After three nights in Bordeaux we left early on Monday morning to the airport, to catch our flight to Rome! I had really been looking forward to this part of the trip, as it is the country where I have been and Paul hasn't. I'm hoping he'll like it as much as I love Italy..!
The flight was pretty smooth, we flew Hop!, the AirFrance low-cost airline (akin JetStar for Qantas). We weren't able to purchase checked-in luggage when we booked the flights, so we were afraid it was going to cost a fortune. However we were happy to find out that it was only 30 euro for our 23kg bag - phew..! And we were able to sneak in with my 55l backpack as hand luggage - hehe! So all good.
Reaching Rome we caught the Airport train to Termini, then a one-stop metro ride to our AirBnb place. The guy told us the place was 100m from the station - it was more like, 500m, but that's ok, still not far. Little did we know that this was the first sign of Italians' bad sense of distance… you'll hear more about this soon. So anyways, the place was nice, had a little balcony and a living room, lots of storage space for our stuff, a lift and a kitchen (which we didn't use).
Rome is an open-air museum. It's just so magnificent, so impressive, it is really jaw-dropping to see those 2k-year-old ruins right in the middle of the city as you casually walk. The Colosseum was walking distance from our place (the guy from the apartment said 100m, but it was really about 600 - still pretty close). Transportation in Rome wasn't too expensive, but we did most of it all on foot. From our place we could walk to most of the sites, and it was cool to just walk around and see it all "by chance", rather than move around under tunnels in the metro.
On the first day after dropping our stuff we went straight to the Colosseum, which was great and very impressive. Then we bought a few beers (it was really hot!) and went home to relax before dinner. Paul had a rest because he was still feeling a bit crooked wtih a cold. We bought him some medicine from an Italian chemist. Good stuff!! After the second dose Paul was pretty much healed! So while he rested, having my beer I researched stuff to do in the next couple of days. I was determined to find a walking food tour, like what we did in San Sebastian - and I found it!
Dinner on the first night wasn't great. It was at a restaurant in Campo dei Fiori, recommended by the AirBnb guy. We ordered pasta carbonara and gnocchi al sugo, but for me it was a total disappointment.
On the second day we did the food tour in the evening, which was amazing! We tried loads of mozzarella di bufala, prosciuto crudo and cotto, pecorino romano and other cheeses. At each of the 4 places we visited we had local wine, usually Chianti or Sangiovese. At the famous Pizzorium we had pizza al taglio (typical roman pizza, cut in squares with scissors and sold by weight!), which was absurdly delicious! Then we headed to a deli (Paciotto), where we tried more different kinds of prosciutto and salami, cheeses, biscotti and more wine! This place is family-owned, the dad and three sons run the business and they make the visit a tasty and hilarious cultural experience. Then we had authentic gelato, learning how to differentiate real gelato from random imitation ones (note: the Australian Gelatissimo is not real gelato!). Lastly we went to a nice restaurant where we tried the three most typical Roman pasta sauces: Carbonara (which is NOT made with cream at all - pork cheek, eggs and pecorino), cacio e pepe (simple and delicious, pecorino romano and black peper!) and amatriciana (pork cheek, pecorino and tomato). By the end of the night we were stuffed and very happy! Our tour guide - Jess - a bubbly and smart Italian-American girl, gave us several great tips of where to eat on the next day. :D We followed all her tips and had a great time hopping from bars to restaurants in the lovely and buzzy neighbourhood of Trastevere on our last night in Rome. Great times!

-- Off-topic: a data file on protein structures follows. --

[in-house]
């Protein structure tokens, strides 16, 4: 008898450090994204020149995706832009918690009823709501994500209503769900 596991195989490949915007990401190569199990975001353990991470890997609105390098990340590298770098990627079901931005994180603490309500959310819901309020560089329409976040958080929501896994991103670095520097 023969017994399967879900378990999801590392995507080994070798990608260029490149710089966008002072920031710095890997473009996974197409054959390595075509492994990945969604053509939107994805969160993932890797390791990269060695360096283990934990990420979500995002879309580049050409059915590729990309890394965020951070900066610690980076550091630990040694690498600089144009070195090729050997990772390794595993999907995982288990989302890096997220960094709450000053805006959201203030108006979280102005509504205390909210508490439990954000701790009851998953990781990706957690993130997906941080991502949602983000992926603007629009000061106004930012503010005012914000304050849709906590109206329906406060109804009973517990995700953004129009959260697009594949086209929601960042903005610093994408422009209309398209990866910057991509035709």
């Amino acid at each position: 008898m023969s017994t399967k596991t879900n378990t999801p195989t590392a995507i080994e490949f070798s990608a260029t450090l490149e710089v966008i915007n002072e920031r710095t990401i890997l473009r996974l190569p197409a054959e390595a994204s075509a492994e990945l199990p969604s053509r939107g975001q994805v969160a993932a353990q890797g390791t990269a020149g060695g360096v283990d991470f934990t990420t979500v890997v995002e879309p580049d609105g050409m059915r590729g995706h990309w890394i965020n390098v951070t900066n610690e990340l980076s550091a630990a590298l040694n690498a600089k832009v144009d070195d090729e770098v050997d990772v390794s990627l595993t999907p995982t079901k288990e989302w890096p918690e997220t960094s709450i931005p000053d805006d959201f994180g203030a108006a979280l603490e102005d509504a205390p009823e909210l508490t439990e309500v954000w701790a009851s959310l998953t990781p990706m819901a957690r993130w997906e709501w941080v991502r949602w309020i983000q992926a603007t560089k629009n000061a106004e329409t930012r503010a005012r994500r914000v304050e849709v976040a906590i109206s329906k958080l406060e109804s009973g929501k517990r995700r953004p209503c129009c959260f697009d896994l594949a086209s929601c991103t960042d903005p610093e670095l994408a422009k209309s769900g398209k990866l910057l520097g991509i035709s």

Apart from eating, in our 3 days we also visited:
- Vatican museum, Sistine Chapel and San Pietro Basilica (including a 571 steps' climb to the top of the dome)
- Piazzas: Venezia, Spania, Navona
- Fontanas: Trevi and Netuno, as well as other random ones
- The Collosseum
- Roman Forums: Adriano, Trajano, and I forgot the names of the others
- Domus at Palazzo Palatino - incredible tour of the underground ruins of a roman citizen's home. The ruins can be seen through a glass floor and the tour is enriched with an amazing show of lights and animations, simulating what life would've been like in those very rooms, 2 thousand years ago. Lots of mosaic floors, columns, painted walls, crockery and sculptures were found there, showing evidence of what each room used to be used for. It's possible to see the water 'pipes' and sauna and spa heating systems - all very advanced and obviously operated by many slaves. Really impressive!
Next destination: Florence!